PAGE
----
Best of Enemies
A rich, extraordinarily fascinating account of the Buckley-Vidal debates that’s sure to have many viewers’ minds constantly shuttling between then and now.
"Dead of Winter" is one of those movies where you shout advice at the screen. The plot involves a young woman in mortal danger, and you can see how she can save herself, even if she can't.
It's easy to pick holes in movies like this, to find the inconsistencies and the oversights and say the movie's no good because we're smarter than it is. But maybe that's exactly the point. Maybe the actual pleasure comes from the fun of being frustrated and full of free advice while the character marches to her doom.
The movie stars Mary Steenburgen as an out-of-work actress who is pleased to pass an audition and be summoned to an isolated country mansion for a screen test. She arrives in the middle of a howling blizzard to meet her host, a meticulously polite old gentleman in a wheelchair, and his assistant, an obsequious but sinister Roddy McDowall.
What we know, and she doesn't, is that the two men need her because she's an exact double for a kidnap victim they've killed. They tell her she's needed as the double for an actress in a movie they're making, and she unknowingly studies the appearance and voice patterns of the dead woman until she's good enough to read a script into a videotape camera. Then, of course, the plan is to kill her.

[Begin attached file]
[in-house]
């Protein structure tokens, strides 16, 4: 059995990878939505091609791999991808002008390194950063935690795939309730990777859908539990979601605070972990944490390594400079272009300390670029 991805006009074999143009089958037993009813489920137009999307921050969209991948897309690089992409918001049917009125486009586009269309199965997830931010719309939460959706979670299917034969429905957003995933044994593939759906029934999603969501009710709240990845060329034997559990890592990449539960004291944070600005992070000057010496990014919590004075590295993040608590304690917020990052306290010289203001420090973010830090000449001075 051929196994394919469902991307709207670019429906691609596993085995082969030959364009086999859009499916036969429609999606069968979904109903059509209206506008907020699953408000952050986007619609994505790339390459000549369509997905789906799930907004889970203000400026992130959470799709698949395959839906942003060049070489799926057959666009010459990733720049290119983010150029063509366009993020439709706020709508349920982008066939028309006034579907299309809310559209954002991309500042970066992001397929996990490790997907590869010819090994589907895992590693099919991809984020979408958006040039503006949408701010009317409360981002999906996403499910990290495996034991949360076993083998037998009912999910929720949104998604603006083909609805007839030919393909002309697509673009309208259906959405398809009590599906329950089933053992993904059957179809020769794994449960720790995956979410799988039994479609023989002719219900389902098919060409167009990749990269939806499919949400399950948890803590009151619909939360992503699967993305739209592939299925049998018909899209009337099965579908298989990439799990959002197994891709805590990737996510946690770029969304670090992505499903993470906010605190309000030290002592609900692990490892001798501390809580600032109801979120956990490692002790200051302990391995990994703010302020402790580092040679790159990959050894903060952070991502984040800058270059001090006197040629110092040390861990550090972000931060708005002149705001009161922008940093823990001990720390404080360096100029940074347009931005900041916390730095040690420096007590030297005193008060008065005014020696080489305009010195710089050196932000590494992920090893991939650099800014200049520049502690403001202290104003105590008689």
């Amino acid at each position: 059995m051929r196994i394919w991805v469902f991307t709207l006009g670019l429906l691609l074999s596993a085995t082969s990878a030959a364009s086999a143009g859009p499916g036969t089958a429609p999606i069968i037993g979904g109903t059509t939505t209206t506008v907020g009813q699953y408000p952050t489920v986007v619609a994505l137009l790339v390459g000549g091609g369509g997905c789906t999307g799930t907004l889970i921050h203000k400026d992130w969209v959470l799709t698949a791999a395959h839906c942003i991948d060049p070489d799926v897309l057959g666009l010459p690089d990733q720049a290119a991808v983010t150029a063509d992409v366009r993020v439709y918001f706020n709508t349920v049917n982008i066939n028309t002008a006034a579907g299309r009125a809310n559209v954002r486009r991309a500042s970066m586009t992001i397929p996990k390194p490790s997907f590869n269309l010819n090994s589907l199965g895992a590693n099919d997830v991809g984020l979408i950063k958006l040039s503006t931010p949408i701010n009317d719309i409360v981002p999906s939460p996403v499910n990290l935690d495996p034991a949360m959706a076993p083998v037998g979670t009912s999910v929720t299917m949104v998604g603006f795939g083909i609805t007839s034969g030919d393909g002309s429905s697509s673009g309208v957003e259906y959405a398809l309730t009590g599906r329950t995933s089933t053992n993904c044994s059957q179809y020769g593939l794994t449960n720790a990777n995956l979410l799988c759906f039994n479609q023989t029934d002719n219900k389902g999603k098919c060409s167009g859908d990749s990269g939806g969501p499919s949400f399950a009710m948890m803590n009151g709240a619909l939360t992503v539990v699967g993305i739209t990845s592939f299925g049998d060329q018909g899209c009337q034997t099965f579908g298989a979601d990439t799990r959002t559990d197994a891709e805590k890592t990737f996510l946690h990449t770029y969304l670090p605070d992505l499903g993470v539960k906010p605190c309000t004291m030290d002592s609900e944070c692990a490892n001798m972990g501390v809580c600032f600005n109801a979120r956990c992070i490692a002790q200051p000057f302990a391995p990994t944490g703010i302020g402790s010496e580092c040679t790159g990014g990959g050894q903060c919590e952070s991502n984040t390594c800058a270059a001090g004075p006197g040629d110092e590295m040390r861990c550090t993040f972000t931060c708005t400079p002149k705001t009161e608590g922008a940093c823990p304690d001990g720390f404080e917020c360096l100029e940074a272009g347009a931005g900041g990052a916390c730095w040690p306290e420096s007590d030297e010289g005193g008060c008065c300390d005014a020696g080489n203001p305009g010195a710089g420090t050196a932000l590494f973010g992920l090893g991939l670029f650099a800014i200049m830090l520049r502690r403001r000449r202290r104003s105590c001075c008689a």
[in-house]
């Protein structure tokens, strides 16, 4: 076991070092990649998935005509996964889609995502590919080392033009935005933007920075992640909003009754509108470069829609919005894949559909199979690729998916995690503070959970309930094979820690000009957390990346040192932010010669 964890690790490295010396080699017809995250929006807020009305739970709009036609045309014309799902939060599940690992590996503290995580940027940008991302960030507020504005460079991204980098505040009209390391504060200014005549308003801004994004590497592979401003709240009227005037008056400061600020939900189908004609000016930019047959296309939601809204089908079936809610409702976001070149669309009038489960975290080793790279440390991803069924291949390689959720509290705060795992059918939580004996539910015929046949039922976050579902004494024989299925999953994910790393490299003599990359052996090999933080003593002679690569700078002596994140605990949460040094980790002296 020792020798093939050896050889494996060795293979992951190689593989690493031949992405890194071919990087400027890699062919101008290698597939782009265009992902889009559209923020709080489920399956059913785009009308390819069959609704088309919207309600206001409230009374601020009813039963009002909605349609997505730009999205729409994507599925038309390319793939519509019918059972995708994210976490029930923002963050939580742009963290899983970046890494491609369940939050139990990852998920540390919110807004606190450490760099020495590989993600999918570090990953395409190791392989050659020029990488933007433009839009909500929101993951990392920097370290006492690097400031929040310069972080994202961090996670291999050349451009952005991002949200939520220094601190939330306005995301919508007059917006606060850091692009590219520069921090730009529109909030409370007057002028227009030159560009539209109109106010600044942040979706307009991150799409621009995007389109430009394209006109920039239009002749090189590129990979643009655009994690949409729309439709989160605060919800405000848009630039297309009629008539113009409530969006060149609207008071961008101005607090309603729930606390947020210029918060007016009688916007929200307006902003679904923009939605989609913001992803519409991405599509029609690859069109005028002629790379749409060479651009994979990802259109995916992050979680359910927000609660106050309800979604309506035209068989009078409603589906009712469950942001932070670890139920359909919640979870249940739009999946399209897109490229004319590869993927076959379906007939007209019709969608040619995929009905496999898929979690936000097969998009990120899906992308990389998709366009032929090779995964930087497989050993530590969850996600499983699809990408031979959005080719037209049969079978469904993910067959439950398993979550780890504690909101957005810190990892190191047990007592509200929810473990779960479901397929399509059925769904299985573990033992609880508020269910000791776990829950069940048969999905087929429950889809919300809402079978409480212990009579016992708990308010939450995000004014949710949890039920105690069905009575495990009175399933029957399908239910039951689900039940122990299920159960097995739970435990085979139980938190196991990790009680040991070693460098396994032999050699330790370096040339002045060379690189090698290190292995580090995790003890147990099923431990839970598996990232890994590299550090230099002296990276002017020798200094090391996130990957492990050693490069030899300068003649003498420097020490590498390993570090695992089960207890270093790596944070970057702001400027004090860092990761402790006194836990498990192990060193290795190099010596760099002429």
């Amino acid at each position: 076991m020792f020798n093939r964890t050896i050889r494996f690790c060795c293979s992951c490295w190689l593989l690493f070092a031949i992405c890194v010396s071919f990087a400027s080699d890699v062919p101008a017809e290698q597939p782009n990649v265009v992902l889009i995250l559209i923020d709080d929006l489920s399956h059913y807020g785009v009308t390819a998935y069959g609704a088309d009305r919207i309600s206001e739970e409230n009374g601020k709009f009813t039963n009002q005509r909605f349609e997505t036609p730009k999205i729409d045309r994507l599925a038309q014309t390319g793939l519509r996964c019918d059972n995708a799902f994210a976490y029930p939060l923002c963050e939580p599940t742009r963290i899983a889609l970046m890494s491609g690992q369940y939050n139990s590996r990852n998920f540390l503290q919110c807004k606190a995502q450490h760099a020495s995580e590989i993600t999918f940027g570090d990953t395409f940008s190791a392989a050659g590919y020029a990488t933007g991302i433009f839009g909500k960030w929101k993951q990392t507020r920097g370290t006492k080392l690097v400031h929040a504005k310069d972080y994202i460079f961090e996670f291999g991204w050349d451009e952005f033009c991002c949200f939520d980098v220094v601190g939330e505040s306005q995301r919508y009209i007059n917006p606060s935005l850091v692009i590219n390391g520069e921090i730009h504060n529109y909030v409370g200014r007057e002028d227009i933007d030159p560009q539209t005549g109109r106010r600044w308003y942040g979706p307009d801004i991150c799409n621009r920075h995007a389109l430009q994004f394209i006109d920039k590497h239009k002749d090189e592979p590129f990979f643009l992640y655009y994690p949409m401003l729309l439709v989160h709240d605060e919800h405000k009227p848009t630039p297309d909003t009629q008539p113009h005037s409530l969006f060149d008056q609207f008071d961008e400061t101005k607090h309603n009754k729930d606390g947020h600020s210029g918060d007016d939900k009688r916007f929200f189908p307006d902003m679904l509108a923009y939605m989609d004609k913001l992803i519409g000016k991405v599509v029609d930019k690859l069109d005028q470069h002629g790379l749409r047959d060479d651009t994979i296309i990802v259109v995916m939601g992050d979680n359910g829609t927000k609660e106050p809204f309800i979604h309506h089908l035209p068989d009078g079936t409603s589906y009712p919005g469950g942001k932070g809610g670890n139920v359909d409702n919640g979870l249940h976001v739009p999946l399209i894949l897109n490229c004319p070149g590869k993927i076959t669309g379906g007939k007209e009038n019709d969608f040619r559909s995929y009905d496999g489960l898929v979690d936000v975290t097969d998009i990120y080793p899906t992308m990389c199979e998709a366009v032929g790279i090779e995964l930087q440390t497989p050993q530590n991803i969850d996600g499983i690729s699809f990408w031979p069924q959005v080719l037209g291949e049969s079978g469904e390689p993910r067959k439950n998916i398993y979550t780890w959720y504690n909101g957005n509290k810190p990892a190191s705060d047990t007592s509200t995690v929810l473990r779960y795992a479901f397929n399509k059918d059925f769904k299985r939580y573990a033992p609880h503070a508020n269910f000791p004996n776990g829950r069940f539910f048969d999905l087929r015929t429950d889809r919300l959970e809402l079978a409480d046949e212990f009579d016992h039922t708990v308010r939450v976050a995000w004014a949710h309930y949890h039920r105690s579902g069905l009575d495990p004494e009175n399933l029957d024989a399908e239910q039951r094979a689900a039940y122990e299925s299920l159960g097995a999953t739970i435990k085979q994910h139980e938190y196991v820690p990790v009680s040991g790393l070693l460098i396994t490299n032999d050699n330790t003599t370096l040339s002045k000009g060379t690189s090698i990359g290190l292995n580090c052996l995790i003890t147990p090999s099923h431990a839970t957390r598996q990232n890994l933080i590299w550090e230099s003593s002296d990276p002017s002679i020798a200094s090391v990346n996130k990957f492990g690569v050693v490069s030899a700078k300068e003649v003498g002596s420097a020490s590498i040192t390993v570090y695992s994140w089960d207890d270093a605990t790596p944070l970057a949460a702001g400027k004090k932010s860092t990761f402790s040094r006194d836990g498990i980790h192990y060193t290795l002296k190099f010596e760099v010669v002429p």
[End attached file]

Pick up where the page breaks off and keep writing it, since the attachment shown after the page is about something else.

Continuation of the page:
The plot is not really the point in a movie like this. Thriller plots are born to be manipulated and then forgotten. What counts is the architecture of the house, the exact locations of the one-way mirrors and the hidden staircases, the existence of a working telephone in the attic, the alarming moments when the heroine discovers that all is not as it seems. The plot is simply a device to get us from one heart-stopping moment to the next.
I must tread carefully, or I will give away important secrets. Let it be said that Steenburgen functions in the time-honored tradition of damsels in distress, and does her share of screaming, running up and down stairs and clawing her way up an icy hillside in a blizzard.
The evil doctor and his assistant are also well within movie tradition, but Jan Rubes and McDowall make the relationship more complex than usual; the older man seems to have some sort of subtle hold over the younger. McDowall is good in these blood-soaked roles, as he proved as the vampire-killer in "Fright Night" (1985). He demonstrates the principle that a friendly villain is almost always more frightening than a threatening one.
For Steenburgen, there's a nice passage near the end where she tries to play a dual role; I won't say more. The movie itself is finally just an exercise in silliness - great effort to little avail - but the actors have fun with it, the sets work and there are one or two moments with perfect surprises.
And then, for the rest, there are the loopholes, such as (a) how many gas stations give away free goldfish in the winter - or give away anything at any time? And (b) why couldn't Steenburgen look at the shoulder patches of the visiting cops to discover the name of the nearby town? And (c) why can't the cops ever seem to put two and two together? And so on. Maybe the holes are not so important. Maybe they come with the territory.
This message came to me from a reader named Peter Svensland. He and a fr...
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